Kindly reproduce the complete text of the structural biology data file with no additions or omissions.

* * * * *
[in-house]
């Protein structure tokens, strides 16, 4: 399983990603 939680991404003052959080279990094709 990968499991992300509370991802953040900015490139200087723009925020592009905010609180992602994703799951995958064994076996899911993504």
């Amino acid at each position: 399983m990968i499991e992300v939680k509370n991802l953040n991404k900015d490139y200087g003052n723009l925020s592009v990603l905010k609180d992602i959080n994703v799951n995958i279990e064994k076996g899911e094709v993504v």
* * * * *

[in-house]
């Protein structure tokens, strides 16, 4: 399983990603 939680991404003052959080279990094709 990968499991992300509370991802953040900015490139200087723009925020592009905010609180992602994703799951995958064994076996899911993504």
């Amino acid at each position: 399983m990968i499991e992300v939680k509370n991802l953040n991404k900015d490139y200087g003052n723009l925020s592009v990603l905010k609180d992602i959080n994703v799951n995958i279990e064994k076996g899911e094709v993504v």